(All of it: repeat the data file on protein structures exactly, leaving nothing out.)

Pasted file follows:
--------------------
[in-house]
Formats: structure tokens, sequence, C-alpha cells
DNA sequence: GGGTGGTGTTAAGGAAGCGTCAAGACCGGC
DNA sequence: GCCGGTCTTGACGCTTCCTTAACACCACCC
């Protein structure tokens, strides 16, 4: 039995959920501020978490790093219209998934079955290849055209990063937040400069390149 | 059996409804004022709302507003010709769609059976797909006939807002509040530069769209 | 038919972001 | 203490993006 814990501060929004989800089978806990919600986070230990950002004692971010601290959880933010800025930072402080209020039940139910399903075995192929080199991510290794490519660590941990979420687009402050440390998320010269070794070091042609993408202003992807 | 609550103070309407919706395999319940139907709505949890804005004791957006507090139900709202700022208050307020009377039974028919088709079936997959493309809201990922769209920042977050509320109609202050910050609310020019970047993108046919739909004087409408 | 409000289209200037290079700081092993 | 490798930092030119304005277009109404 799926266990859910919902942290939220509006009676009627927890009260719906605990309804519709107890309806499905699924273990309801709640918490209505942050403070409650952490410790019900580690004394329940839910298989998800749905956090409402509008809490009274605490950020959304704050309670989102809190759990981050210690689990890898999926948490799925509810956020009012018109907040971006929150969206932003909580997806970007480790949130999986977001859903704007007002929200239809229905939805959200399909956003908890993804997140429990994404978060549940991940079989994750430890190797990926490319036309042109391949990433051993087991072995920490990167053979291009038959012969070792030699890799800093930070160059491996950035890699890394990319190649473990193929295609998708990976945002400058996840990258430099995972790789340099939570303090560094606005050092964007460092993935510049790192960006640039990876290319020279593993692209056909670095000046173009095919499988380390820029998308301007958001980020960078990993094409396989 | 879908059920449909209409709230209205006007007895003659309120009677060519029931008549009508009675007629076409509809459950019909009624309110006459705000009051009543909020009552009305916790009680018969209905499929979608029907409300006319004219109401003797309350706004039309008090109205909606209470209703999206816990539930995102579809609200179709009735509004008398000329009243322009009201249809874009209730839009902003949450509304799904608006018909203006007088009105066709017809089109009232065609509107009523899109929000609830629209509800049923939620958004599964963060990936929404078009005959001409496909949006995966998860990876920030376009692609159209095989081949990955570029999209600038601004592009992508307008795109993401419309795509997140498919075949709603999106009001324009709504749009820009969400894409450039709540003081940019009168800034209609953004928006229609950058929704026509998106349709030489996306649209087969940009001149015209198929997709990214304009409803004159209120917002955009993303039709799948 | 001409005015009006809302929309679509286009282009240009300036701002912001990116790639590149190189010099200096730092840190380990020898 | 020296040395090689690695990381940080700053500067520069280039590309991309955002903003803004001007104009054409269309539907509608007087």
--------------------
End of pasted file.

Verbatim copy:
[in-house]
Formats: structure tokens, sequence, C-alpha cells
DNA sequence: GGGTGGTGTTAAGGAAGCGTCAAGACCGGC
DNA sequence: GCCGGTCTTGACGCTTCCTTAACACCACCC
């Protein structure tokens, strides 16, 4: 039995959920501020978490790093219209998934079955290849055209990063937040400069390149 | 059996409804004022709302507003010709769609059976797909006939807002509040530069769209 | 038919972001 | 203490993006 814990501060929004989800089978806990919600986070230990950002004692971010601290959880933010800025930072402080209020039940139910399903075995192929080199991510290794490519660590941990979420687009402050440390998320010269070794070091042609993408202003992807 | 609550103070309407919706395999319940139907709505949890804005004791957006507090139900709202700022208050307020009377039974028919088709079936997959493309809201990922769209920042977050509320109609202050910050609310020019970047993108046919739909004087409408 | 409000289209200037290079700081092993 | 490798930092030119304005277009109404 799926266990859910919902942290939220509006009676009627927890009260719906605990309804519709107890309806499905699924273990309801709640918490209505942050403070409650952490410790019900580690004394329940839910298989998800749905956090409402509008809490009274605490950020959304704050309670989102809190759990981050210690689990890898999926948490799925509810956020009012018109907040971006929150969206932003909580997806970007480790949130999986977001859903704007007002929200239809229905939805959200399909956003908890993804997140429990994404978060549940991940079989994750430890190797990926490319036309042109391949990433051993087991072995920490990167053979291009038959012969070792030699890799800093930070160059491996950035890699890394990319190649473990193929295609998708990976945002400058996840990258430099995972790789340099939570303090560094606005050092964007460092993935510049790192960006640039990876290319020279593993692209056909670095000046173009095919499988380390820029998308301007958001980020960078990993094409396989 | 879908059920449909209409709230209205006007007895003659309120009677060519029931008549009508009675007629076409509809459950019909009624309110006459705000009051009543909020009552009305916790009680018969209905499929979608029907409300006319004219109401003797309350706004039309008090109205909606209470209703999206816990539930995102579809609200179709009735509004008398000329009243322009009201249809874009209730839009902003949450509304799904608006018909203006007088009105066709017809089109009232065609509107009523899109929000609830629209509800049923939620958004599964963060990936929404078009005959001409496909949006995966998860990876920030376009692609159209095989081949990955570029999209600038601004592009992508307008795109993401419309795509997140498919075949709603999106009001324009709504749009820009969400894409450039709540003081940019009168800034209609953004928006229609950058929704026509998106349709030489996306649209087969940009001149015209198929997709990214304009409803004159209120917002955009993303039709799948 | 001409005015009006809302929309679509286009282009240009300036701002912001990116790639590149190189010099200096730092840190380990020898 | 020296040395090689690695990381940080700053500067520069280039590309991309955002903003803004001007104009054409269309539907509608007087």